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JOHNSON v. GREINER

United States District Court, S.D. New York


April 21, 2004.

LARRY JOHNSON, Petitioner, -against- CHARLES GREINER, SUPERINTENDENT, ET AL., Respondent

The opinion of the court was delivered by: KEVIN FOX, Magistrate Judge

MEMORANDUM and ORDER

In this action, brought pursuant to 42 U.S.C. § 1983, Larry Johnson ("Johnson"), who is proceeding pro se, has made an application that the Court appoint counsel to represent him. Johnson alleges, through his complaint, that his right to due process was violated because, among other things, the hearing officer assigned to preside at a disciplinary hearing, convened after Johnson was charged with violating the rules and regulations that govern the inmates housed at the Sing Sing Correctional Facility, participated in the investigation that led to charges being preferred against Johnson. In addition, Johnson contends that the hearing officer failed to summon witnesses to the disciplinary hearing whom Johnson wanted to testify on his behalf. Johnson maintains that the hearing officer's bias tainted the proceedings and the decision which resulted in a disciplinary penalty being imposed upon him.

Unlike criminal defendants, indigents like the plaintiff filing civil actions have no constitutional right to counsel. However, 28 U.S.C. § 1915(e)(1) provides that the Court may request an attorney to represent any person unable to afford counsel. In the case at bar, the plaintiff made an application to proceed in forma pauperis, which was granted. Consequently, he is within the class to whom 28 U.S.C. § 1915(e)(1) speaks.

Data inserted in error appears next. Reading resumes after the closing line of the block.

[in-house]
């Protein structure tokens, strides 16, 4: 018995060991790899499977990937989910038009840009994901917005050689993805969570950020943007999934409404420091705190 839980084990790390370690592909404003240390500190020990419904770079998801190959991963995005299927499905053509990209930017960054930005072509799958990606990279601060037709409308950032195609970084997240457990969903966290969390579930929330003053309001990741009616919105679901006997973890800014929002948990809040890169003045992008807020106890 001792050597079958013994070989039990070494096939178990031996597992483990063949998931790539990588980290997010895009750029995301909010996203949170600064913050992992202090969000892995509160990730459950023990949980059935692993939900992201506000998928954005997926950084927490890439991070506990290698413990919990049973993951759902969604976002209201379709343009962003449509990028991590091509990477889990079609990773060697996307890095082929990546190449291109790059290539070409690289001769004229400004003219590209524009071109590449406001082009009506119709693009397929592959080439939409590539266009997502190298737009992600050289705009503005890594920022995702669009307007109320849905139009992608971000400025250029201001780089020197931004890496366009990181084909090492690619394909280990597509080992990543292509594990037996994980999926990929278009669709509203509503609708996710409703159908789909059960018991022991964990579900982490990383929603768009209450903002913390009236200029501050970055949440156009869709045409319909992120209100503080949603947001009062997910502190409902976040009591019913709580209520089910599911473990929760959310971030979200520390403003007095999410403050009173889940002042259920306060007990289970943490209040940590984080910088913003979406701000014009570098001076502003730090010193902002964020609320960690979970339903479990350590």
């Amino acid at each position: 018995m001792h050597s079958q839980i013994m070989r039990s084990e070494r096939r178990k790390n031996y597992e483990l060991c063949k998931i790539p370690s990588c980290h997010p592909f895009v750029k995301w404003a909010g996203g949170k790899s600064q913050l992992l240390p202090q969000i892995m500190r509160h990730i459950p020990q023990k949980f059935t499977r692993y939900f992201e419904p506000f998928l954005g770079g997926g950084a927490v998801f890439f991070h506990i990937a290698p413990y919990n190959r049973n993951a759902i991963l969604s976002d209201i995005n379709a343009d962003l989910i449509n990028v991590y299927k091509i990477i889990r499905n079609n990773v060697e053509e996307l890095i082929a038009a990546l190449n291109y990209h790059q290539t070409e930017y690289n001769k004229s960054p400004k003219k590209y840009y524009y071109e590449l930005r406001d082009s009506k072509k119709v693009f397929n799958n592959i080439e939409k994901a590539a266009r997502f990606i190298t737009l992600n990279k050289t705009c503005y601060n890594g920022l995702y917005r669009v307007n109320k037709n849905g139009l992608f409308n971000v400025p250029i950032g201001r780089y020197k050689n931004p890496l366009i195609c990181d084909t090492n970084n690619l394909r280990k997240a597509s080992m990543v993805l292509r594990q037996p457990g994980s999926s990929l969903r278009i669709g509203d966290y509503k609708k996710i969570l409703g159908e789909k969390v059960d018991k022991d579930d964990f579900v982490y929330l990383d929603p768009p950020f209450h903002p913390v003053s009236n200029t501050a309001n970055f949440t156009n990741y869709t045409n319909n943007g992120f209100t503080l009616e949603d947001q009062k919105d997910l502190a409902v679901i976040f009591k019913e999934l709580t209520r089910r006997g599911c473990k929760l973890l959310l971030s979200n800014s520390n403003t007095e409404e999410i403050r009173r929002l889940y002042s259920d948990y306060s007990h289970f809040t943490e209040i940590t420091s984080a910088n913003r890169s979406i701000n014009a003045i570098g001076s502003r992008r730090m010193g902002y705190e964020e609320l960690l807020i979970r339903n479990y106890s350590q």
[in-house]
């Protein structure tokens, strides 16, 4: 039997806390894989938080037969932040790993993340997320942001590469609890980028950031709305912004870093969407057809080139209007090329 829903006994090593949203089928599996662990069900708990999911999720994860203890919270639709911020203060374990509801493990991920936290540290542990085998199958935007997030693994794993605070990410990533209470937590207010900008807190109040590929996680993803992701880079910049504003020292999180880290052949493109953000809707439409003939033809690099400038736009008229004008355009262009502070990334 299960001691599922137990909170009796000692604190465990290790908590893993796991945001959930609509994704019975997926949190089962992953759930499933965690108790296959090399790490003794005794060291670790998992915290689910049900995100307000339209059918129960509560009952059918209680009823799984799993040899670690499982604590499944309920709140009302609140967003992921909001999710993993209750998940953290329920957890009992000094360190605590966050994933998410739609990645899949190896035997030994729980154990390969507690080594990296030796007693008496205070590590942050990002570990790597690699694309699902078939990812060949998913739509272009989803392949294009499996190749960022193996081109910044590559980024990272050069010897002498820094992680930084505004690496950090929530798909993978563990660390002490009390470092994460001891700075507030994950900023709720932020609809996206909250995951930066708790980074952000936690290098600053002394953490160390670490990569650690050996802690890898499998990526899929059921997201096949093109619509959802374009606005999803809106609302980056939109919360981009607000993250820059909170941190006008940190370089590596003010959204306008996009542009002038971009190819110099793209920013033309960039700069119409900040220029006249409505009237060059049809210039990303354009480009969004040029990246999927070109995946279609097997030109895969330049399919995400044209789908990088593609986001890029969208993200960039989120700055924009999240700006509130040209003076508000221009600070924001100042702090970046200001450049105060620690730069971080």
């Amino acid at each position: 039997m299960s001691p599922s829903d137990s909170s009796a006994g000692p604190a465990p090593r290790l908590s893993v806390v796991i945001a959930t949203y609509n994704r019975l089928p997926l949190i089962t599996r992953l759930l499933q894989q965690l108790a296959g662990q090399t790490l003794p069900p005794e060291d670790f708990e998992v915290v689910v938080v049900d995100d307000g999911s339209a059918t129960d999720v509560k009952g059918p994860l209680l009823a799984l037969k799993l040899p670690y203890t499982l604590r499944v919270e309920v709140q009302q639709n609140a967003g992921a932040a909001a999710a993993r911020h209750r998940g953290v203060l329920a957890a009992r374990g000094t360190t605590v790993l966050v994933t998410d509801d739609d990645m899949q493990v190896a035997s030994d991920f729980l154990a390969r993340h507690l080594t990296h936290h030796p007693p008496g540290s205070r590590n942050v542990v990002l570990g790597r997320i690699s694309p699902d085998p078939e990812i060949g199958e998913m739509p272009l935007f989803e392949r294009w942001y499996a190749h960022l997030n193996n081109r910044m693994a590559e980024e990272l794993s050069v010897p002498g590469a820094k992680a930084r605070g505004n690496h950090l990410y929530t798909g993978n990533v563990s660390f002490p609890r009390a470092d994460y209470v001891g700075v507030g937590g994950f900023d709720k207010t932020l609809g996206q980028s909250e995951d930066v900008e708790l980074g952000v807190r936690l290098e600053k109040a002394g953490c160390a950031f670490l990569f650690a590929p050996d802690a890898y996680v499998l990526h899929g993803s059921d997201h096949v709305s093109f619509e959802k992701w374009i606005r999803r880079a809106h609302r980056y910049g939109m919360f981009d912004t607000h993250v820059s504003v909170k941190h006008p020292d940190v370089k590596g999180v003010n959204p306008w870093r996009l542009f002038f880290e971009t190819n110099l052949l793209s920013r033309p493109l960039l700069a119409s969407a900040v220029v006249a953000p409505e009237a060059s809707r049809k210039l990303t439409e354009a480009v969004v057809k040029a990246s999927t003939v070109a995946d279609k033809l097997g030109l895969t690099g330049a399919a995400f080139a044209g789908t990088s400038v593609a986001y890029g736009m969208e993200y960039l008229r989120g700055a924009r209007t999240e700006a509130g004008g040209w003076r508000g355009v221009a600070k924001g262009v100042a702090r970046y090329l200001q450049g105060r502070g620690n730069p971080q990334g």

"In deciding whether to appoint counsel, [a] district [court] should first determine whether the indigent's position seems likely to be of substance." Hodge v. Police Officers, 802 F.2d 58, 61 (2d Cir. 1986), cert. denied. 502 U.S. 986, 112 S.Ct. 596 (1991). This means that it appears to the court "from the face of the pleading" (Stewart v. McMickens. 677 F. Supp. 226, 228 [S.D.N.Y. 1988]), that the claim(s) asserted by the plaintiff "may have merit," (Vargas v. City of New York, No. 97 Civ. 8426, 1999 WL 486926, at *2 [S.D.N.Y. July 9, 1999]), or that the plaintiff "appears to have some chance of success. . . ." Hodge, 802 F.2d at 60-61. Due process requires that a hearing officer presiding at a prison disciplinary proceeding be impartial. See Wolff v. McDonnell 418 U.S. 539, 570-71, 94 S.Ct. 2963, 2982 (1974). Thus, from the face of the pleadings, Johnson's claim appears to have merit. However, it also appears from the face of the pleadings that the events about which Johnson complains occurred in 1999. Given that the instant action was not commenced until in or about June 2003, it is not clear that Johnson commenced this action within the applicable three-year statute of limitations. See Cole v. Miraflor. No. 99 Civ. 0977, 2001 WL 138765, at *3 (S.D.N.Y. Feb. 19, 2001).

  In this circumstance, appointing an attorney to represent the plaintiff would not be a prudent use of a scarce resource, the services of pro bono counsel, since Johnson's ability to maintain the action is suspect, based on the date the action was commenced. Therefore, Johnson's application for appointment of counsel is denied.

  Dated: New York, New York

  SO ORDERED.

20040421

© 1992-2004 VersusLaw Inc.



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